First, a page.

ElseIf Err.Number = ERR_OBJECT_TYPE Then

    'Try reach object by key
    Set item = col.item(key)

    'If an object was found, the key exists
    If Not item Is Nothing Then
        Exists = True
    End If

End If

Err.Clear

End Function

As also advised by Thomas, you can change the Collection type to Object to generalize this. The .Item(key) syntax is shared by most collection classes, so that might actually be useful.

EDIT Seems like I was beaten to the punch somewhat by Thomas himself. However for easier reuse I personally prefer a single function with no private dependencies.

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Using the error handler to catch cases when the key does not exists in the Collection can make debugging with "break on all errors" option quite annoying. To avoid unwanted errors I quite often create a class which has the stored objects in a Collection and all keys in a Dictionary. Dictionary has exists(key) -function so I can call that before trying to get an object from the collection. You can only store strings in a Dictionary, so a Collection is still needed if you need to store objects.

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see http://www.visualbasic.happycodings.com/Other/code10.html the implementation here has the advantage of also optionally returning the found element, and works with object/native types (according to the comments).

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The statement "error handling will fail if an error handler is already active" is only partly right.

You can have multiple error handlers within your routine.
So, one could accommodate the same functionality in only one function.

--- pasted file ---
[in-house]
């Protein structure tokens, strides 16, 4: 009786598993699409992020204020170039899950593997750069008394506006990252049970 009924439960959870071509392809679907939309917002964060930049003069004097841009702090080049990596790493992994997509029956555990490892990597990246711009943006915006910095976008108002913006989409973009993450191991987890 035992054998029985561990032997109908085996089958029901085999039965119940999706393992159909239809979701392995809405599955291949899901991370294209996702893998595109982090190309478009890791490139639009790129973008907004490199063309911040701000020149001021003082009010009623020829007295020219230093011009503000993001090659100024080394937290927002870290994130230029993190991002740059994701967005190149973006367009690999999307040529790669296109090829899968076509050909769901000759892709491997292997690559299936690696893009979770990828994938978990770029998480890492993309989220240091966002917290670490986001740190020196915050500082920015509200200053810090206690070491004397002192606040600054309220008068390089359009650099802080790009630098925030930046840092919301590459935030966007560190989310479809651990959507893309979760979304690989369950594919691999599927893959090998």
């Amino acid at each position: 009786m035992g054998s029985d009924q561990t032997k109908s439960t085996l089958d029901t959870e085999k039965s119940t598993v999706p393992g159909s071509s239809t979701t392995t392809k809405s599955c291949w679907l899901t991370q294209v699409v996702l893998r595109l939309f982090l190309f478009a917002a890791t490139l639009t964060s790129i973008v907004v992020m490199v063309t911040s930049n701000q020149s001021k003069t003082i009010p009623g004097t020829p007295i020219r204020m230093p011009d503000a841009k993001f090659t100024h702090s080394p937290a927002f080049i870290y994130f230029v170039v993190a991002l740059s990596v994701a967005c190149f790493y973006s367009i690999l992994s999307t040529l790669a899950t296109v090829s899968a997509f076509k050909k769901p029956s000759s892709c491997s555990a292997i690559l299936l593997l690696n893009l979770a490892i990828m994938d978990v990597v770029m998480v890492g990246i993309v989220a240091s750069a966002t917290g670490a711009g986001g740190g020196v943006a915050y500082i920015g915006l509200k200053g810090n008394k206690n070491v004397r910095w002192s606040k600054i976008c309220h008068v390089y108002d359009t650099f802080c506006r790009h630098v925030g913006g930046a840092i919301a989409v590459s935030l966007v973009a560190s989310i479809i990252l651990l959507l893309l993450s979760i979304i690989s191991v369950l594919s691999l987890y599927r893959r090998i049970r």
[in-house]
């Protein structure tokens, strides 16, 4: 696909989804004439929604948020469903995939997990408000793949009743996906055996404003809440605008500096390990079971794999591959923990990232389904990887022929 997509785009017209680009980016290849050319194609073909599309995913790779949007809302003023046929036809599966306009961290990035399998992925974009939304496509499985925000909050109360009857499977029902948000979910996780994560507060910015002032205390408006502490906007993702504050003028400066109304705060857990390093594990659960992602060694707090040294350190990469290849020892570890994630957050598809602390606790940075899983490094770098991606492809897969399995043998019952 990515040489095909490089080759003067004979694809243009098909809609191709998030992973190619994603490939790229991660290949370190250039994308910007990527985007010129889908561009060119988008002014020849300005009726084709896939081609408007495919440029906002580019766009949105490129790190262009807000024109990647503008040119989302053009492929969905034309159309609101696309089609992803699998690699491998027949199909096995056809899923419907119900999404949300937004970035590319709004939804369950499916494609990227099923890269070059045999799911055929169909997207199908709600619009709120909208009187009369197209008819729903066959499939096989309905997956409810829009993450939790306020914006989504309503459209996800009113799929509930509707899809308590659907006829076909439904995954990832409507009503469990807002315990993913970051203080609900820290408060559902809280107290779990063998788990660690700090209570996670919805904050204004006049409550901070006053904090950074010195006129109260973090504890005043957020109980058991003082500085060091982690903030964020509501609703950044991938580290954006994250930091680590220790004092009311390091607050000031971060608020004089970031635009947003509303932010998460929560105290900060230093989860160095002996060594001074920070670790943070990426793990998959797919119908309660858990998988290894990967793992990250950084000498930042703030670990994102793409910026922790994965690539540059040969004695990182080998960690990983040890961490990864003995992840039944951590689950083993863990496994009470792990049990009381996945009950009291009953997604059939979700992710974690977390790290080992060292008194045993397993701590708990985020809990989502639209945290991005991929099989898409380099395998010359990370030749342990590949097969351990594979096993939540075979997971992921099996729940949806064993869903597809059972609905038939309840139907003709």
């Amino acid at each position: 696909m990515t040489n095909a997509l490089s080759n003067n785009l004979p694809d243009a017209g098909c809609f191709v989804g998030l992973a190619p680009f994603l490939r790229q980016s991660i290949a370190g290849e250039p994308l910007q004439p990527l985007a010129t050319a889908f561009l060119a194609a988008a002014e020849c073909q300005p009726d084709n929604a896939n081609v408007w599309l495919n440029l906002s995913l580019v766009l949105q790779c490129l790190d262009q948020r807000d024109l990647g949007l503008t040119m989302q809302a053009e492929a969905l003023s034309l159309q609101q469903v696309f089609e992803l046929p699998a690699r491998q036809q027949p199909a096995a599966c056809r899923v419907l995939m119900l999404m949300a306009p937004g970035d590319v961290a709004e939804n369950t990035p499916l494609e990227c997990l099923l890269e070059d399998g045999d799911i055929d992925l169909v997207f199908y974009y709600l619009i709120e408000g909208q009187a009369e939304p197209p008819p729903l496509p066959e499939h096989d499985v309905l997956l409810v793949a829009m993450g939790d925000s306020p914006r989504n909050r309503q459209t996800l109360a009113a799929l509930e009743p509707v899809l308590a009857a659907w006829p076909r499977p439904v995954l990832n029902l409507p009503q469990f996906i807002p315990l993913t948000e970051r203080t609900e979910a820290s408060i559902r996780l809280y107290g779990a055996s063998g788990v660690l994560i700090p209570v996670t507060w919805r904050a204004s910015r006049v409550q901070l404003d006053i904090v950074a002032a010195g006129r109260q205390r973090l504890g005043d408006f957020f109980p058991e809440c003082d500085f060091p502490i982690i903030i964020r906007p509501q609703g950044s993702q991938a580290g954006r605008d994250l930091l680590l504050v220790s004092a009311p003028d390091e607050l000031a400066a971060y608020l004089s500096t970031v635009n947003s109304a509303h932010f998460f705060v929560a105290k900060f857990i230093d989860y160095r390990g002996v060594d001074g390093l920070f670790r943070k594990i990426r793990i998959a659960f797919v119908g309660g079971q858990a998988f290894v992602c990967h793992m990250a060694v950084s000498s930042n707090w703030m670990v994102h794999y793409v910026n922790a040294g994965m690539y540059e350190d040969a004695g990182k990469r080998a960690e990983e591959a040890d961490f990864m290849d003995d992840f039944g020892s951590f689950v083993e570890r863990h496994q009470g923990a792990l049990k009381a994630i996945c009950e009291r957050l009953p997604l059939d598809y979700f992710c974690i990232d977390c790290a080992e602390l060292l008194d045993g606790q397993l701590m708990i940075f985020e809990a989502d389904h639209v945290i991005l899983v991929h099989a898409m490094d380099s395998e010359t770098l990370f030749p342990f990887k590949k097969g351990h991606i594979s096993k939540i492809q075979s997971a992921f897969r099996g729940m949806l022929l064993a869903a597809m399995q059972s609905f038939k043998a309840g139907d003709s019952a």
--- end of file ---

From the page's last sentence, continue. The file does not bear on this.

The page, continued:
Just rewrite your code like this:

Public Function Exists(col, index) As Boolean
Dim v As Variant

TryObject:
    On Error GoTo ExistsTryObject
        Set v = col(index)
        Exists = True
        Exit Function

TryNonObject:
    On Error GoTo ExistsTryNonObject

        v = col(index)
        Exists = True
        Exit Function

ExistsTryObject:
   ' This will reset your Err Handler
   Resume TryNonObject

ExistsTryNonObject:
        Exists = False
End Function

However, if you were to only incorporate the code in the TryNonObject section of the routine, this would yield the same information.
It will succeed for both Objects, and non-objects. It will speed up your code for non-objects, however, since you would only have to perform one single statement to assert that the item exists within the collection.

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Better solution would be to write a TryGet function. A lot of the time you are going to be checking exists, and then getting the item. Save time by doing it at the same time.

public Function TryGet(key as string, col as collection) as Variant
  on error goto errhandler
  Set TryGet= col(key)
  exit function
errhandler:
  Set TryGet = nothing  
end function
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While looking for a function like this i designed it as following. This should work with objects and non-objects without assigning new variables.

Public Function Exists(ByRef Col As Collection, ByVal Key) As Boolean
    On Error GoTo KeyError
    If Not Col(Key) Is Nothing Then
        Exists = True
    Else
        Exists = False
    End If

    Exit Function
KeyError:
    Err.Clear
    Exists = False
End Function